| | Posted by Magpie at 8:51 AM | Get permalink
Land of the
There used to be a time when a news story like this would never have existed:
Several governments around the world have tried to rebut criticism of how they handle detainees by claiming they are only following the U.S. example in the war on terror, the U.N. anti-torture chief said Monday.
I have to wonder how many years or decades it's going to take to dig the US out from under this one of Dubya's legacies to the nation.
| | Posted by Magpie at 8:28 AM | Get permalink
Short and to the point.
Wired recently asked a bunch of its favorite writers to submit extremely short stories. Like, we're talking six words, none of which can be repeated. They got a ton of gems from the authors who responded, but this one is my favorite:
Bush told the truth. Hell froze.
Although this one is a close second:
Longed for him. Got him. Shit.
There's a ton more here, including a bunch that couldn't fit into the print magazine.
Via Boing Boing.
| | Posted by Magpie at 8:11 AM | Get permalink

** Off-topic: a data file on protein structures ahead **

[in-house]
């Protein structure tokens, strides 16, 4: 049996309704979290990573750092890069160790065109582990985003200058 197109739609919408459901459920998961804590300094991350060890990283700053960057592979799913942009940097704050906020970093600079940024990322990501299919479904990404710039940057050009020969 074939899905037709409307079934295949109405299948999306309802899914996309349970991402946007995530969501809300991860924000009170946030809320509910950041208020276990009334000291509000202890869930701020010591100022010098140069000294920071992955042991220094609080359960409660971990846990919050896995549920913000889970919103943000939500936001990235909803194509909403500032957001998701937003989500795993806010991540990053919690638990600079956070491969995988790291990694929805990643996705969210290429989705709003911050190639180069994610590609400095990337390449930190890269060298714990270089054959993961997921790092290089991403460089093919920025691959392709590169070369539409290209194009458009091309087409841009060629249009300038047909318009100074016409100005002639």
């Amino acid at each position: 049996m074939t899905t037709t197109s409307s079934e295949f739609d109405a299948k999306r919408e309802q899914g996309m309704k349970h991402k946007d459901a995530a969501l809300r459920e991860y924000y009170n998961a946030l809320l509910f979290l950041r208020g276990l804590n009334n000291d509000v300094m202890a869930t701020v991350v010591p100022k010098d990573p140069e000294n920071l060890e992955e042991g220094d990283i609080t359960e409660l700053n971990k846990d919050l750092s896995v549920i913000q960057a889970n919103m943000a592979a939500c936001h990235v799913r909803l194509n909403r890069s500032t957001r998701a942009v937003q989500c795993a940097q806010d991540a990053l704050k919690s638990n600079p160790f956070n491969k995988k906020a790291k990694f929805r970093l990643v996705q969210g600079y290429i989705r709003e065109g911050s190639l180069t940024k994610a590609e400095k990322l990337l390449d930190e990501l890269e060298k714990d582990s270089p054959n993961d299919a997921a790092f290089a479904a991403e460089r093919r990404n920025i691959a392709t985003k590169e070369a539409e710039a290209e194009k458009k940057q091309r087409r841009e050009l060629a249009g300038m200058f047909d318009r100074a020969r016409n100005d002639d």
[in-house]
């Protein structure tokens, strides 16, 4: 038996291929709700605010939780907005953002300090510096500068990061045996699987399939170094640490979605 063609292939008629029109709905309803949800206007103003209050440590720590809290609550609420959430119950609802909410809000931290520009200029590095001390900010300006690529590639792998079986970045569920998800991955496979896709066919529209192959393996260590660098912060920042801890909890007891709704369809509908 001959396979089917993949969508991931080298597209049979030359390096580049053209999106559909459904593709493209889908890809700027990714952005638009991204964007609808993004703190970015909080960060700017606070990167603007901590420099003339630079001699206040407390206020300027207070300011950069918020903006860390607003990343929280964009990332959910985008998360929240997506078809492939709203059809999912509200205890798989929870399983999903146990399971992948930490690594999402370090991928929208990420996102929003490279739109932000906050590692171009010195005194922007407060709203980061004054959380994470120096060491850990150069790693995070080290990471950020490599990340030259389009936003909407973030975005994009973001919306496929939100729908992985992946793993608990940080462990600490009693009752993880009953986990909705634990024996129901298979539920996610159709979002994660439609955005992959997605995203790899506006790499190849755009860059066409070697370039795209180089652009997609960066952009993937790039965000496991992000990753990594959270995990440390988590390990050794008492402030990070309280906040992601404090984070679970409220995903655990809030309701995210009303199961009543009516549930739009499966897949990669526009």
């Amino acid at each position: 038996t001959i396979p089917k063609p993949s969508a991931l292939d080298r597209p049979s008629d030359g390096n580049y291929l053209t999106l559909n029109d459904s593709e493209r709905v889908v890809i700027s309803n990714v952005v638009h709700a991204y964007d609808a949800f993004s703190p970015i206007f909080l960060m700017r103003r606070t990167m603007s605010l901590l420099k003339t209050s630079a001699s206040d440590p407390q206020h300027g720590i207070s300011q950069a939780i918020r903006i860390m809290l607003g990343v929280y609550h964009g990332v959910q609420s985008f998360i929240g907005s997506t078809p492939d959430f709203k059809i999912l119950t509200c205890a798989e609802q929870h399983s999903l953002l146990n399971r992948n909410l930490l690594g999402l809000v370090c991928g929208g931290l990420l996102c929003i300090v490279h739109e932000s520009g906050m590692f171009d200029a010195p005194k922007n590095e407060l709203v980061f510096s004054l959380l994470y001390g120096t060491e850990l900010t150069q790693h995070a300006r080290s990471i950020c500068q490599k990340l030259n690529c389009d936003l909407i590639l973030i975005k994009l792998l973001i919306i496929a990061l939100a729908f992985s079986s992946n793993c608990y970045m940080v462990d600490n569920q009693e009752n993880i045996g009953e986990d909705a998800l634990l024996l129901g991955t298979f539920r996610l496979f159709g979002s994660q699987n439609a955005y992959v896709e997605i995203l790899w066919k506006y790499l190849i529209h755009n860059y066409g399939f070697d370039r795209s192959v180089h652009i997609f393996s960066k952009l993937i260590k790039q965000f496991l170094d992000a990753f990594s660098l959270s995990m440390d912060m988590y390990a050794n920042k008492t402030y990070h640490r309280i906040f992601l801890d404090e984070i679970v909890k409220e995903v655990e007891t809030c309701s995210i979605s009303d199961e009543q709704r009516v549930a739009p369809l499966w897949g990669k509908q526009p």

Tuesday, October 24, 2006
We never really needed freedom of the press, anyway.
And a good thing, too. Otherwise, those of us in the US might find it worrisome that Reporters Without Borders' latest Press Freedom Index puts the US at #53 worldwide. If you're counting, that's just below the Dominican Republic and a bit ahead of Hong Kong.
For comparison purposes, the 2002 index put the US at #17, and even last year's index had the US at #44.
How low can the US go? [Data: Reporters Without Borders]
Why has the US dropped so fast since 2002? One word: Dubya.
The United States (53rd) has fallen nine places since last year, after being in 17th position in the first year of the Index, in 2002. Relations between the media and the Bush administration sharply deteriorated after the president used the pretext of "national security" to regard as suspicious any journalist who questioned his "war on terrorism." The zeal of federal courts which, unlike those in 33 US states, refuse to recognise the media's right not to reveal its sources, even threatens journalists whose investigations have no connection at all with terrorism.